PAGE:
Mangled carcasses of deer, elk, and other wildlife along Idaho’s roadways should be a flashing warning sign to motorists.
Three mule deer were hit recently by a pickup on Highway 93 near North Fork, Idaho, and just last week, one person was hospitalized after hitting a moose near Leadore. Another driver is lucky to be alive after swerving off the highway near Gibbonsville to miss an elk and rolling his truck into the North Fork Salmon River.
The deer mating season occurs in November, and they tend to be active all day and are inattentive at times. And with increased snow in the higher elevations, big game herds throughout the state migrate to lower elevation winter ranges and cross Idaho’s highways and roads.
With big game animals on the move for mating and migration, wildlife-vehicle collisions tend to peak this time of year. Motorists are urged to slow down and be extra careful.
“Motorists need to be extra cautious and slow down, especially under low light conditions when visibility is limited,” said Greg Painter, Idaho Fish and Game wildlife manager based in Salmon. “Being extra careful and watchful is your best defense.”
Collisions between vehicles and wildlife are not only dangerous, they are expensive. Hitting a deer or an elk often results in thousands of dollars in vehicle damage, not to mention a preventable loss of wildlife.
The following are precautions to help reduce your chances of an animal collision:
- Big-game animals are especially active at dawn, dusk and at night. Motorists should drive extra cautious during these times.
- Slow down. Driving more slowly increases reaction time and reduces the chance of a collision.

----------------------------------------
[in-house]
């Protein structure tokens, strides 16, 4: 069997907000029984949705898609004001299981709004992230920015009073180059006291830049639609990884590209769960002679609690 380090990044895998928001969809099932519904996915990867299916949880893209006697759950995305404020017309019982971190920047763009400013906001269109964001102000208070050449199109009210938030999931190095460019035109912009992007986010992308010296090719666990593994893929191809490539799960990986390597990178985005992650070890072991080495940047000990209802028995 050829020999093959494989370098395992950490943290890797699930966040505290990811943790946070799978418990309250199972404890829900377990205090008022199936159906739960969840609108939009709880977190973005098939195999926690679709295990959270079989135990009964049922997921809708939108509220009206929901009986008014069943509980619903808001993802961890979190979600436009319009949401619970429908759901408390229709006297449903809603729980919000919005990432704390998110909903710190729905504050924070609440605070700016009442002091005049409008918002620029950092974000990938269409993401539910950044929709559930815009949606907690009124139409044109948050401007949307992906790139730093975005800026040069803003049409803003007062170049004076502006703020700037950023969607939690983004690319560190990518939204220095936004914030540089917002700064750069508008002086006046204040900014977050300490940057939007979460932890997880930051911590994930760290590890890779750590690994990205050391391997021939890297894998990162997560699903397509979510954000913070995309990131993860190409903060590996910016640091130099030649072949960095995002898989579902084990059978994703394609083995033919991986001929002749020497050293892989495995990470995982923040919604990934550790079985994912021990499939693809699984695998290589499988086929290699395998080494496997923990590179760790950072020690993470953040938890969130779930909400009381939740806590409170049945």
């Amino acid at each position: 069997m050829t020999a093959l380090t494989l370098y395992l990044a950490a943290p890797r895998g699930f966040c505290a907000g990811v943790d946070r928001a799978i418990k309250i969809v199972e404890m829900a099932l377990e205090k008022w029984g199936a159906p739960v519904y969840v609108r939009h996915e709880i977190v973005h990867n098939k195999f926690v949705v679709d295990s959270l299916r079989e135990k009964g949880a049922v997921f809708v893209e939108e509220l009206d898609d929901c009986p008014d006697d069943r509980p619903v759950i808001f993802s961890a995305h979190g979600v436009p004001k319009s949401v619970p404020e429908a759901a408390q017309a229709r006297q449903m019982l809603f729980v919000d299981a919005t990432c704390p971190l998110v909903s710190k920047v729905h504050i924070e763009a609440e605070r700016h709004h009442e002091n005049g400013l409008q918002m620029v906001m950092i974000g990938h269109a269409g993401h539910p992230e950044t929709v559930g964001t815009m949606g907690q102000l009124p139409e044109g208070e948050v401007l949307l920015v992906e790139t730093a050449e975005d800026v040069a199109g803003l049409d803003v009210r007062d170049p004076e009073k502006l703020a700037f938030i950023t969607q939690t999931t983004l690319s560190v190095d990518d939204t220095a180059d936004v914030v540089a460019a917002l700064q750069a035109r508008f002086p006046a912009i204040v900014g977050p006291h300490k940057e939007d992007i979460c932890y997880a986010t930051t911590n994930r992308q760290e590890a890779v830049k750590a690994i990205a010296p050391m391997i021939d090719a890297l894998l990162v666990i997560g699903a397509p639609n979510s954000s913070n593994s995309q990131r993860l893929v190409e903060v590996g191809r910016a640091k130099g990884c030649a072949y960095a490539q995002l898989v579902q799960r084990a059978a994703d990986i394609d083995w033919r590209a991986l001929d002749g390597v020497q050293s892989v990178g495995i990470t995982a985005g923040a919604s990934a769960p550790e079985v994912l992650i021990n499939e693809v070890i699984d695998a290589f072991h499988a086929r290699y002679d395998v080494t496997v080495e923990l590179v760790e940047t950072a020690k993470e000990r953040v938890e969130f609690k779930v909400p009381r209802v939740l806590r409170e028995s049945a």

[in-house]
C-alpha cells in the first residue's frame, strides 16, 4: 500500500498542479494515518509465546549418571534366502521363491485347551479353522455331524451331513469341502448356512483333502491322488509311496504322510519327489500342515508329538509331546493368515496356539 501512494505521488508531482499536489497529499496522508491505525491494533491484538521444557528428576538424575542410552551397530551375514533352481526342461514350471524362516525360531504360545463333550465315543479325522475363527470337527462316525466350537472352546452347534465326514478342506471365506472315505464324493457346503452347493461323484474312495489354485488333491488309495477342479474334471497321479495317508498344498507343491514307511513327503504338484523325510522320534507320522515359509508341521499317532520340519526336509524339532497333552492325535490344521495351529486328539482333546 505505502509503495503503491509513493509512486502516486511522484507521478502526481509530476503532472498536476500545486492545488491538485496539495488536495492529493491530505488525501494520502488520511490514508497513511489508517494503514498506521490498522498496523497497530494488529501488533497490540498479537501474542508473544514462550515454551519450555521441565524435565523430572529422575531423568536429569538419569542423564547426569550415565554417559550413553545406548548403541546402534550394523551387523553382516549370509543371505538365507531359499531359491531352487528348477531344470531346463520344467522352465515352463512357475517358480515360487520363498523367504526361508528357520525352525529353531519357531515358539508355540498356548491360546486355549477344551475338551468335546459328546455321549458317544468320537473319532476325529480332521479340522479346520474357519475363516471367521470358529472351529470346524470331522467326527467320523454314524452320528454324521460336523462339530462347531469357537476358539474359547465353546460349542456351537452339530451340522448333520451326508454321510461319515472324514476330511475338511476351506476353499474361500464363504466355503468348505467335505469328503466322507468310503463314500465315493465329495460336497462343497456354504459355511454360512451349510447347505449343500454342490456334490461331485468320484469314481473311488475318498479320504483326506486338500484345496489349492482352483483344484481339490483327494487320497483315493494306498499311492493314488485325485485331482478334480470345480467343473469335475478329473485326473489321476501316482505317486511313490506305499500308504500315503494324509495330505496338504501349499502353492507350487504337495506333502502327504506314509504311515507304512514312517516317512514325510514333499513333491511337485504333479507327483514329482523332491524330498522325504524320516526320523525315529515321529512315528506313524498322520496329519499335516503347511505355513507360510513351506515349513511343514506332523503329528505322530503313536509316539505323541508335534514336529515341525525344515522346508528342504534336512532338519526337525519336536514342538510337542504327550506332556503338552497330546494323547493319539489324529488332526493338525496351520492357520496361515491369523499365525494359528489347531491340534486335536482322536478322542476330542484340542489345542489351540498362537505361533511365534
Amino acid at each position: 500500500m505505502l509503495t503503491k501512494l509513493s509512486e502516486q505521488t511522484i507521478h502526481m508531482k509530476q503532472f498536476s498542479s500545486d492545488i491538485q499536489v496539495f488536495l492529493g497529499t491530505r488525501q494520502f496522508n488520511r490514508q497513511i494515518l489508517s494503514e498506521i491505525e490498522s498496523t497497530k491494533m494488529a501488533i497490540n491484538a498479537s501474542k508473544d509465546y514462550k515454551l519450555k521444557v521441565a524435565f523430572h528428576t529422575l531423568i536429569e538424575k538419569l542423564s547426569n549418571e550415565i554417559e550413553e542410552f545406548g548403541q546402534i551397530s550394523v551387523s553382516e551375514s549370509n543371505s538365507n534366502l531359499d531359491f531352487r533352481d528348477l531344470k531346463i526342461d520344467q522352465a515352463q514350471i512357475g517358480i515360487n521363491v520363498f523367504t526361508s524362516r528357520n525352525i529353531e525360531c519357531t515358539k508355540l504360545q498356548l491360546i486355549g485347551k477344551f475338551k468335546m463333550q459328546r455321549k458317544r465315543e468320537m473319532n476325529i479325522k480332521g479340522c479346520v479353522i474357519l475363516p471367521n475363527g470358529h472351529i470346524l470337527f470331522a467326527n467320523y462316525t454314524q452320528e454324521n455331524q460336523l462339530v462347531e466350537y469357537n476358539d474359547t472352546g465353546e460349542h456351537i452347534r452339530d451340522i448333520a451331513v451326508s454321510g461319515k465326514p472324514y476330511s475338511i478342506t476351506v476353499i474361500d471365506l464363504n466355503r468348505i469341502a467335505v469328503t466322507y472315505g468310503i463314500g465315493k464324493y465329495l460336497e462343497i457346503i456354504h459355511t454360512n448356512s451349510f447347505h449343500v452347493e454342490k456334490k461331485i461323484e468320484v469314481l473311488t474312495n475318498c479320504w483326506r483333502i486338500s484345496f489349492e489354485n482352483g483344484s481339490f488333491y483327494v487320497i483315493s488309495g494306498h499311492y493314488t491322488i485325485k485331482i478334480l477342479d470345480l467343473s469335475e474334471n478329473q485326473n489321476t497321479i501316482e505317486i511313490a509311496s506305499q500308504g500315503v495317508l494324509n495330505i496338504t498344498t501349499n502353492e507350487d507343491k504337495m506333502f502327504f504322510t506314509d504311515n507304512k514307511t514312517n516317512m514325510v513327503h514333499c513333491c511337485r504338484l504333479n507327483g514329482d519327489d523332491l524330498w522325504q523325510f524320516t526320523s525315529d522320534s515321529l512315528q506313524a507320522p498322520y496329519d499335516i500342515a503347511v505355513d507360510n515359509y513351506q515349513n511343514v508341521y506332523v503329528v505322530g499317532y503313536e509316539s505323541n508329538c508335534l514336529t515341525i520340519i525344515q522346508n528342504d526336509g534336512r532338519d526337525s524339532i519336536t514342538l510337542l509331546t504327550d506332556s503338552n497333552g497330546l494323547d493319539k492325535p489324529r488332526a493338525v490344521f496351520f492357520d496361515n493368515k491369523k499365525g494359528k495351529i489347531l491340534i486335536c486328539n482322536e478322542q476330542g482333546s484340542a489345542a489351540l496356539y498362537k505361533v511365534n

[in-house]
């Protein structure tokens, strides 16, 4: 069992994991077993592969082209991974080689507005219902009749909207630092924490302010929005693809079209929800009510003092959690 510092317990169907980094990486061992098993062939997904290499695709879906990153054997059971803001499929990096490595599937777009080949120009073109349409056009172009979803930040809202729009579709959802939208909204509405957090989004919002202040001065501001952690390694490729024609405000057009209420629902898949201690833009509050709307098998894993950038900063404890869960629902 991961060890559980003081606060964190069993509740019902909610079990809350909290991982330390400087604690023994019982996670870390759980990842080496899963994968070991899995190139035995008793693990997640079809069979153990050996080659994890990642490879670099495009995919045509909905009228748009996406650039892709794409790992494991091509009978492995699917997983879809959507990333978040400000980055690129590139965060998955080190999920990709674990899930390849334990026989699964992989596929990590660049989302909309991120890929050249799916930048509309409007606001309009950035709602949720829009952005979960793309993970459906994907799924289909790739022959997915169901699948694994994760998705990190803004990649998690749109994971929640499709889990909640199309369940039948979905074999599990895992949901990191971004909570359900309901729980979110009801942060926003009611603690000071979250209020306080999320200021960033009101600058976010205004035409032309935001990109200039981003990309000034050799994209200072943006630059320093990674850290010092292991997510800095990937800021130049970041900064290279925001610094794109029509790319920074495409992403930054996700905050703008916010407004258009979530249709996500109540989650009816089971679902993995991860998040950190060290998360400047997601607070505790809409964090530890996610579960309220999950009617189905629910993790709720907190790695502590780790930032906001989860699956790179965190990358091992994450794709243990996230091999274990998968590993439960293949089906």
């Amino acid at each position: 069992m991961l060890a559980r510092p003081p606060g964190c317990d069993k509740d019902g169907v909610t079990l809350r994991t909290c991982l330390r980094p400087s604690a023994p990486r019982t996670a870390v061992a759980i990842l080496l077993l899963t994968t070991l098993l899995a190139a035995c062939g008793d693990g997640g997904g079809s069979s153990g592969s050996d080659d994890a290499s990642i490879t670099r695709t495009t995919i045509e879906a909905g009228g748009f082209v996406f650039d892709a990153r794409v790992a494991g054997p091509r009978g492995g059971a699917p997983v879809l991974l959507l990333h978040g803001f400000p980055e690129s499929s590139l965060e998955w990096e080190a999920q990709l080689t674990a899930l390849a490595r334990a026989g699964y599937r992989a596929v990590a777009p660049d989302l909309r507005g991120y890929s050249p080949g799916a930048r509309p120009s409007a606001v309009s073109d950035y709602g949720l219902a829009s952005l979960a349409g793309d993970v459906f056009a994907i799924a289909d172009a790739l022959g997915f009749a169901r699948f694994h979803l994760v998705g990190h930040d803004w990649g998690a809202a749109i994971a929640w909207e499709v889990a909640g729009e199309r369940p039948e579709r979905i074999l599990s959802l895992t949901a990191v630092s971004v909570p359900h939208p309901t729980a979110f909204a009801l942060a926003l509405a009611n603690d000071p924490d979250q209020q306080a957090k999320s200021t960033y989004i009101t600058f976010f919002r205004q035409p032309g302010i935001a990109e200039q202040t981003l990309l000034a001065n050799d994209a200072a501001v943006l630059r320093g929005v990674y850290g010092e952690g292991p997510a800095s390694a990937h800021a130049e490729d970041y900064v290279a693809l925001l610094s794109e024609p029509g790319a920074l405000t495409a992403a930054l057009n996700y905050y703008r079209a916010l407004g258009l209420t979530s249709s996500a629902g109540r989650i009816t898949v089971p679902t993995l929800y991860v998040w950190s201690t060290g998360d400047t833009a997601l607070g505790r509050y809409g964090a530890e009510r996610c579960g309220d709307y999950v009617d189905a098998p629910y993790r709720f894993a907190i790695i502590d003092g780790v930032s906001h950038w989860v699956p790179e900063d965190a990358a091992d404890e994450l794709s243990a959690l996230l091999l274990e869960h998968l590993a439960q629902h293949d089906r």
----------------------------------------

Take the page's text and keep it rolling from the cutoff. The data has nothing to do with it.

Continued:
- Always wear your seat belt. This won't prevent a collision, but it can save your life depending upon the severity of the accident.
- Scan ahead and watch for movement, especially near the fog line and side of the road. When driving at night, watch for shining eyes in headlights.
- If you see one animal cross the road, slow down immediately and look for more to follow.
- Pay extra attention in areas posted with wildlife crossing signs. They are there for good reason.
- Using high beams can help you spot wildlife, but be considerate of other drivers when using them.
- Don’t Tailgate. Always keep a safe distance between you and the car in front of you to avoid any unnecessary accidents. If that driver brakes suddenly for an animal in the road, you won’t be able to react in enough time.
- Don't swerve and risk losing control of your vehicle. Try to brake as much as possible and stay on the roadway. The most serious crashes occur when drivers lose control of their vehicles trying to avoid an animal. It is usually safer to strike the animal than another object such as a tree or another vehicle.
Of course, some accidents are unavoidable. Motorists should report any injury collision to the public safety dispatcher by calling 911, which will send officers to the scene. If possible, move your vehicle to a safe place and alert on-coming traffic with your emergency flashers until law enforcement authorities arrive.
Drivers who come across a dead animal on the side of the road are encouraged to report the roadkill on Idaho Fish and Game’s website. The information collected on wildlife collisions helps identify high-risk areas and possible solutions to make highways safer. For example, wildlife collision information collected over several years on Highway 28 south of Salmon demonstrated the need for additional wildlife crossing components that were incorporated into recent bridge replacements between Salmon and Leadore – a win-win for human safety and wildlife.
And those who want to, may recover and keep certain game animals killed by accidental auto collisions. You have 24 hours to notify Fish and Game if you salvage an animal, and 72 hours to obtain a salvage permit. For more information regarding both the roadkill and salvage rules, including reporting requirements and a list of species legal to salvage, refer to https://idfg.idaho.gov/species/roadkill or contact your nearest Idaho Fish and Game office.